Tips for Parents of Picky Eaters


Having trouble with your picky eater?

Here are some tips on how to get your child motivated about eating.

Eat meals together.

Sounds very obvious, but seriously – eat together. If you are feeding your child first and
then eating at a later time, reconsider it. Everyone should be seated together to have
their meals together. It encourages conversation and fosters a good food routine.

Take a cue from your child.

If your child is whizzing around and ignoring meal time, he may not be hungry yet. If he is irritable, fussy and all around cranky pants, that be a sign that he is hungry. Also, once a child starts to lose focus on food and stops eating, do not force the child to clear his plate. He is probably full, and you have to remember his stomach is super small, so his fills up quicker than an adult’s stomach does.

Kids are more capable than you think. Let them serve themselves.

If a child can hold a pencil, she can hold a fork or spoon. If a child can grab a shovel for
sand, she can serve herself. Let food be accessible to your children. Not only will
serving themselves give them a sense of independence, it will help smaller kiddos with
fine motor skills. Separate foods into various bowls and have serving spoons that they
can use. If you give them some control of the portions they eat, they will eat.
(Worried about washing lots of dishes after? Serve them in glass dishes that have snap
lids and store away leftovers.)

iStock_picky eater

Food shopping is an experience, not a chore.

Remember when you were in the shopping cart with your parents? Look at food
shopping from the eyes of your child. Let him help you shop for the groceries. If he
is old enough to read, give him a copy of the shopping list and send him to grab the
items off the list. Ask her to choose a new or interesting looking vegetable or fruit she
has never eaten before. If you have never had it either, guess how much fun you will
have researching a recipe?! Let her help you choose what is for dinner.

No ifs, ands or bribes! (Whatsoever)

Imagine if you were rewarded with something fabulous every time you did something
you actually had to do on a daily basis to live. Like getting rewarded for brushing your
teeth. Sounds absurd, right? Well it is. Do not bribe your children with entertainment or,
worse yet, dessert,  for eating their food. Children have to eat. It is a basic need for their
nutrition and growth. Bribing will only open up a can of worms you did not want to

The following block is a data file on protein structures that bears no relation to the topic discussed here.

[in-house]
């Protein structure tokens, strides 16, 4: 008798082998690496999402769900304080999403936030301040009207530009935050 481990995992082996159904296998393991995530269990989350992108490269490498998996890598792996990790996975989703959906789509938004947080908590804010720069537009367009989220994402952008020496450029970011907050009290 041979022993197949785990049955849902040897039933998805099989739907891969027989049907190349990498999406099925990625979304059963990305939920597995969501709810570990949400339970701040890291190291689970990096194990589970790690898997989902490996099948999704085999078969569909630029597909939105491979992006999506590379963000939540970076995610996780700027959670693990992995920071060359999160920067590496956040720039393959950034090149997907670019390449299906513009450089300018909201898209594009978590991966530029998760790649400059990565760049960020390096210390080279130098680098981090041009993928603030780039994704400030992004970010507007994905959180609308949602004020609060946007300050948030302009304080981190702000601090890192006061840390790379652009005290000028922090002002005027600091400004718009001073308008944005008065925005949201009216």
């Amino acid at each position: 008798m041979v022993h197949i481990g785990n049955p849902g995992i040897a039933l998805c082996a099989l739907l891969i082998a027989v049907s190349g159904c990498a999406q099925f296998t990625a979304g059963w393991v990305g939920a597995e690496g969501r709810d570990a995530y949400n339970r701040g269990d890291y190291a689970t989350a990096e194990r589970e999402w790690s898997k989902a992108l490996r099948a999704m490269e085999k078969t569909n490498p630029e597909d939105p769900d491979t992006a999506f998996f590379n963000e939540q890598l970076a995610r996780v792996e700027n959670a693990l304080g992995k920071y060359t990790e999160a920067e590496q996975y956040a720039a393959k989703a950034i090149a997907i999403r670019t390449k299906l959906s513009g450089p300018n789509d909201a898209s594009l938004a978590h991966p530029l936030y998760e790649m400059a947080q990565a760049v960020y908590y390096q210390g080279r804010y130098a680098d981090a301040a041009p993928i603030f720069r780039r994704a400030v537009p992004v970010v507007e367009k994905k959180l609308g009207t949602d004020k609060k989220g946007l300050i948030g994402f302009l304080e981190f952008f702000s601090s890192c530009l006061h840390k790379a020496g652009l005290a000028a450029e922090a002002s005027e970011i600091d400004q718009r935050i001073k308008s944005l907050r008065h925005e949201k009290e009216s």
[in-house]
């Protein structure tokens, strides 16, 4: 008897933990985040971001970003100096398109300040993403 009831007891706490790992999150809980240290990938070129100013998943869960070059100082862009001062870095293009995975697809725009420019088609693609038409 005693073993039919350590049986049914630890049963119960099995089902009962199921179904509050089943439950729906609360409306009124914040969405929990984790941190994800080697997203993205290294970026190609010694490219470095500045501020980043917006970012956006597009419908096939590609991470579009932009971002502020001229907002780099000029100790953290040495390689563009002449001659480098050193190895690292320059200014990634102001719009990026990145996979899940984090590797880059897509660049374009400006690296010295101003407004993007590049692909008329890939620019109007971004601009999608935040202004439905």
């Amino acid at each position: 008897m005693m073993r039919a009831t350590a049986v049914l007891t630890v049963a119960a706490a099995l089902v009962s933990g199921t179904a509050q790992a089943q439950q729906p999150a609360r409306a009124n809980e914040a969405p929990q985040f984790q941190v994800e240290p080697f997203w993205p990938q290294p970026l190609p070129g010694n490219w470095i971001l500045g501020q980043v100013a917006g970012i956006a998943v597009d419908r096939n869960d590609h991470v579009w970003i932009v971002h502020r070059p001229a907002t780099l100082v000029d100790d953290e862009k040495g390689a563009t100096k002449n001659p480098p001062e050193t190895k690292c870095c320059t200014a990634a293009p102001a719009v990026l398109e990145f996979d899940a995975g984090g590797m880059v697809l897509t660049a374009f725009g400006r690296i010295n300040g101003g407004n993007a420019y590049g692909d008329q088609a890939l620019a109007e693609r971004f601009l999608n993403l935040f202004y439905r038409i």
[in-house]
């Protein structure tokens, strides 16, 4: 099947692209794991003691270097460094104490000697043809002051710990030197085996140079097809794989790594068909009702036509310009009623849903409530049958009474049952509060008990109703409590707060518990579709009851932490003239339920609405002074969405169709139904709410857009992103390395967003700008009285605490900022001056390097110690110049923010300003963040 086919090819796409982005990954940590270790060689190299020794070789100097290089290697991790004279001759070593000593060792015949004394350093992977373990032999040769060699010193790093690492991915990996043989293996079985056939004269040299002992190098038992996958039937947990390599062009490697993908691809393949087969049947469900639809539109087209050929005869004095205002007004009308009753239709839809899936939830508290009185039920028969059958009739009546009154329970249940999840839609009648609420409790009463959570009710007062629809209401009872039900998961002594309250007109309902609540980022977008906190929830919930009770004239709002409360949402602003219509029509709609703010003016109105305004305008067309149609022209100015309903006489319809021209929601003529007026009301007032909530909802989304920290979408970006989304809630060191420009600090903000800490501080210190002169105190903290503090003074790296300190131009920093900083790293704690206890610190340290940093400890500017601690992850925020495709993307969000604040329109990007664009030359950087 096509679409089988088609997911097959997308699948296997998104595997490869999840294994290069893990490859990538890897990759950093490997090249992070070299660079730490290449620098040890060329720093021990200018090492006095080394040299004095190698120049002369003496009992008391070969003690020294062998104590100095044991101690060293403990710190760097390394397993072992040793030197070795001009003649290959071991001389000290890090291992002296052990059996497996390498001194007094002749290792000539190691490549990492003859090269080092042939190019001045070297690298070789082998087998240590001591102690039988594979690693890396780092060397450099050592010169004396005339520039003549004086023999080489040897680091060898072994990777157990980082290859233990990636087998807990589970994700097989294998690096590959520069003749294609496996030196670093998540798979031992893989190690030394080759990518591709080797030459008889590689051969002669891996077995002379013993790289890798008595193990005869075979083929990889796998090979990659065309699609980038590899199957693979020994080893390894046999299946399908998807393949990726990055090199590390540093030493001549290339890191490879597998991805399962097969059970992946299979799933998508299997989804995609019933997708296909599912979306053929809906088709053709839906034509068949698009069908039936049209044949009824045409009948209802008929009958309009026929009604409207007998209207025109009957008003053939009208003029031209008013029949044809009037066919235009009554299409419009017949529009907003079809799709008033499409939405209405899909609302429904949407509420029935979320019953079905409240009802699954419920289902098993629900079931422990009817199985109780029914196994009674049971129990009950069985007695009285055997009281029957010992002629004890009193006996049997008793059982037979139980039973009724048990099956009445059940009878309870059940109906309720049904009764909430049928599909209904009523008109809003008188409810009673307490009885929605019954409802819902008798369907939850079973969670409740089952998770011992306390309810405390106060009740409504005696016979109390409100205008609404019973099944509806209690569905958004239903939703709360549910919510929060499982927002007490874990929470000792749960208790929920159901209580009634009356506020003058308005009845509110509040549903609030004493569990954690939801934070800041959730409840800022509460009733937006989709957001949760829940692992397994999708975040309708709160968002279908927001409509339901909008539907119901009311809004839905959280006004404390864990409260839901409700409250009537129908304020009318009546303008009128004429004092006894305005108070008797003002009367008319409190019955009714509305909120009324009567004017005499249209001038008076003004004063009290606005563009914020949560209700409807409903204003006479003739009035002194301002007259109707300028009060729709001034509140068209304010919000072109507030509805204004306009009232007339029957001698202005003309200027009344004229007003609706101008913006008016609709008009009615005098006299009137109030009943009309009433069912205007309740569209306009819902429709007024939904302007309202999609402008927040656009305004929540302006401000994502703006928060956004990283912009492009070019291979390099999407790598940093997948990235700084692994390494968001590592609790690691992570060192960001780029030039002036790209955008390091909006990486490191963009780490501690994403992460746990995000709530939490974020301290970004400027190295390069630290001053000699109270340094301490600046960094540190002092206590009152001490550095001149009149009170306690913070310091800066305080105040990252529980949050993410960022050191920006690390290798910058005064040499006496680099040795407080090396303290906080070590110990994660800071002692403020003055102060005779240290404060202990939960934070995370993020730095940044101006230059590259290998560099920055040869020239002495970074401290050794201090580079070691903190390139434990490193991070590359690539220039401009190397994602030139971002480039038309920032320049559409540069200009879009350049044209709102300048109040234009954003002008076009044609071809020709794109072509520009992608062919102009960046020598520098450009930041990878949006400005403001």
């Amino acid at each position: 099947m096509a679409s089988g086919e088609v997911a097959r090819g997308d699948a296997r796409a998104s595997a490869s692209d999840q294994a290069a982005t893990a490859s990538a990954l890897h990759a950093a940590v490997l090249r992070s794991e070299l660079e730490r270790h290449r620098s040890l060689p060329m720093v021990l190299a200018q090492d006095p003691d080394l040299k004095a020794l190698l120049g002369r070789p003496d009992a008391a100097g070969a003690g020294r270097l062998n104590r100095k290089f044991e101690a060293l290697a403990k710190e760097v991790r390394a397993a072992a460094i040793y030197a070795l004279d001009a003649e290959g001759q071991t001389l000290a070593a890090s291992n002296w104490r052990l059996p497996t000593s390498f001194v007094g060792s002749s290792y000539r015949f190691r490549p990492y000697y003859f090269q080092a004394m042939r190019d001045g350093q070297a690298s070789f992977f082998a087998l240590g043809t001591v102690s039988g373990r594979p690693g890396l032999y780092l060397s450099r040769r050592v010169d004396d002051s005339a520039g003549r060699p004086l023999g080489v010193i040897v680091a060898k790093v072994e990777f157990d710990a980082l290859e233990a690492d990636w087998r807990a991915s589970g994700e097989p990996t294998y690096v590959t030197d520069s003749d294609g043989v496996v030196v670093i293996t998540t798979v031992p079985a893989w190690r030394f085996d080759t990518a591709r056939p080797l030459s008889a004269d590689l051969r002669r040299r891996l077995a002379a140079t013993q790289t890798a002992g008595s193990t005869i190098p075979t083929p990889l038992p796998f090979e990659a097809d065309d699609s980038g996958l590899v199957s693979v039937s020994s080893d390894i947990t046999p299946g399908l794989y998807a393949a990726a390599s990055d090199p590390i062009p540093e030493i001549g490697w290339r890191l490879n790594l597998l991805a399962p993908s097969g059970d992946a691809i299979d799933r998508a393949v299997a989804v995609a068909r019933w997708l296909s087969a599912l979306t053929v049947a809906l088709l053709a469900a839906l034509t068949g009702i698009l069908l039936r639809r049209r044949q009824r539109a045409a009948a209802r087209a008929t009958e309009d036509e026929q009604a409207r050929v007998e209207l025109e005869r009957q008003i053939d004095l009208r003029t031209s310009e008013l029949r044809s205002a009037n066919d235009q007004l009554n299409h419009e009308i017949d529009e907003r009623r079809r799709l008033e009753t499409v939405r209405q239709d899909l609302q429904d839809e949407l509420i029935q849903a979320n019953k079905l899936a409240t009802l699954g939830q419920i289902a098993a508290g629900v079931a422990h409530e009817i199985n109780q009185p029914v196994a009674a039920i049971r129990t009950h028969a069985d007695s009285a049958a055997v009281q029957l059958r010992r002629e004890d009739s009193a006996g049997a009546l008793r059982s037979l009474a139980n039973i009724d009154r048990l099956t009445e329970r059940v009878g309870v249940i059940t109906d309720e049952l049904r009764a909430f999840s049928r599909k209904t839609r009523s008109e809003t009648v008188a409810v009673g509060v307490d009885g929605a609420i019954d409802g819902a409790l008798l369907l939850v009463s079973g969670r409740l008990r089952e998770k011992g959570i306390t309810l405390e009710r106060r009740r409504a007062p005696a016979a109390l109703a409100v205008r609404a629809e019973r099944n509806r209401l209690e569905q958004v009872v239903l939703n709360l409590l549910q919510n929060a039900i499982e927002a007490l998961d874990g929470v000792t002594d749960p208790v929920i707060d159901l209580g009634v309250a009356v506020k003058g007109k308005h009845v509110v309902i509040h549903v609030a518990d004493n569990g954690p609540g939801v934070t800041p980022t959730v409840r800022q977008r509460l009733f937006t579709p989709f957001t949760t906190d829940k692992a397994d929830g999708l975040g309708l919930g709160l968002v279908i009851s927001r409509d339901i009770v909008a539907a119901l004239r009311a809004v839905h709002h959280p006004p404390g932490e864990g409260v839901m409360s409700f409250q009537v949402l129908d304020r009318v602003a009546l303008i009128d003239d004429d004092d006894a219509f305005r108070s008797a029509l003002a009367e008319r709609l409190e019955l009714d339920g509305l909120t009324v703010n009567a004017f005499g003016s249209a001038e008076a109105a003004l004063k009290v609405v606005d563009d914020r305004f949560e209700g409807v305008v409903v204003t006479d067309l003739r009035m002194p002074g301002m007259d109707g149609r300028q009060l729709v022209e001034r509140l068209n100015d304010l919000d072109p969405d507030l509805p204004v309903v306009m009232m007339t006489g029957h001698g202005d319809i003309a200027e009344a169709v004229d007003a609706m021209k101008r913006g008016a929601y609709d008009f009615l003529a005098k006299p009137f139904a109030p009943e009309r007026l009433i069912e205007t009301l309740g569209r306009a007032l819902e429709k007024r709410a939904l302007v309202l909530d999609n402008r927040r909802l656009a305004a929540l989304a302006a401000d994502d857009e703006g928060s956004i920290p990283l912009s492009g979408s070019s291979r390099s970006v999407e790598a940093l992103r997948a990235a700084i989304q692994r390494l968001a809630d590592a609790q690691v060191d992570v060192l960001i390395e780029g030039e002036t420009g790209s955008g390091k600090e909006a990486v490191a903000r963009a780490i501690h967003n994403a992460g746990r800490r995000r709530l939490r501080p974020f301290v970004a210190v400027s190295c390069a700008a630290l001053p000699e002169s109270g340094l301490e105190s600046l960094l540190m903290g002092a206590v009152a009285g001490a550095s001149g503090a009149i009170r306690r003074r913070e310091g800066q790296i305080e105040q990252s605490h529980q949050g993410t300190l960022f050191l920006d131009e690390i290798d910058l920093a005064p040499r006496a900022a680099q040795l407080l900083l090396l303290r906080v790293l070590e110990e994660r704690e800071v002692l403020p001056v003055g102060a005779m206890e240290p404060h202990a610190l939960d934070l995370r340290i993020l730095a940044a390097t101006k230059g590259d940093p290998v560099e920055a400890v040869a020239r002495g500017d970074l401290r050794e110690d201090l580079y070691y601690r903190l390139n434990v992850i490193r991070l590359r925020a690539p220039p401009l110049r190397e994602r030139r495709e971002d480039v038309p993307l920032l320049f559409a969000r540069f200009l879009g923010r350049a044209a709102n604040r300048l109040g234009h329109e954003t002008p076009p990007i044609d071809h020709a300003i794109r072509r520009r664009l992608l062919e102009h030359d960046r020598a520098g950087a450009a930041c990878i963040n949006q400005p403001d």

open. Soon he will take those negotiations beyond the dinner table to bath time, sleep time, getting dressed in the morning… you get the point.

Offer new foods in small portions.

It takes about 6-7 times of tasting something before you like it. Keep this in mind with
your children. Surprising them with new foods and expecting them to like it off the bat is
crazy talk. Introduce new foods in small batches – a few tablespoons of whatever foods
you are introducing. Let them ask for more if they like it and continue to serve seconds
in the same portions. Do not overwhelm them with heaping portions because you are
excited they want seconds. Also, do not give up if they are not interested the first go
around. Bring new foods onto the table with favorites and create different combinations
each time you introduce it.

Offer smaller portions of food obsessions.

If your child will only have PB&J or plain pasta, do not worry about it. Food obsessions
generally do not last as long as you would think. Serve smaller portions of the foods they
are in love with, and make sure to get some bites of other things in as well.

No Special A la Carte Menu

Your child should not have a special food menu just for her (unless it is for dietary
restrictions). Everyone should be eating the same foods. You should not be slaving away
at two to three different meals for your family. It is exhausting for you AND expensive.
Mealtime is a time for everyone to connect and that also means sharing the same food.

Be a role model.

Do not preach to your children about making healthy choices if you are not doing so yourself. Children are sponges and will mimic food behaviors that they see in their homes. Create good, healthy food memories that they can model. Make it a priority to show your kids that you are also making healthy choices and creating healthy eating habits for yourself.


For the love of all that is good in the world, do not give up! Picky eating is a phase.
Children’s eating habits change as their palates change. We do not have the same taste
buds as we did as we were kids. Just remember to have fun in the kitchen with your
children and do not make every mealtime a battlefield.

NatalieNatalie Cruz is a former preschool teacher inspired by her students to create Coolinary Kitchen. She notice kids not only loved cooking, they were less reluctant to try fruits and veggies if they were the ones preparing them. Coolinary Kitchen is a kitchen consulting service offering cooking classes to children and food coaching to parents. Through one­on­-one sessions, families are educated on healthy eating habits and given the tools to enjoy family time in the kitchen. 

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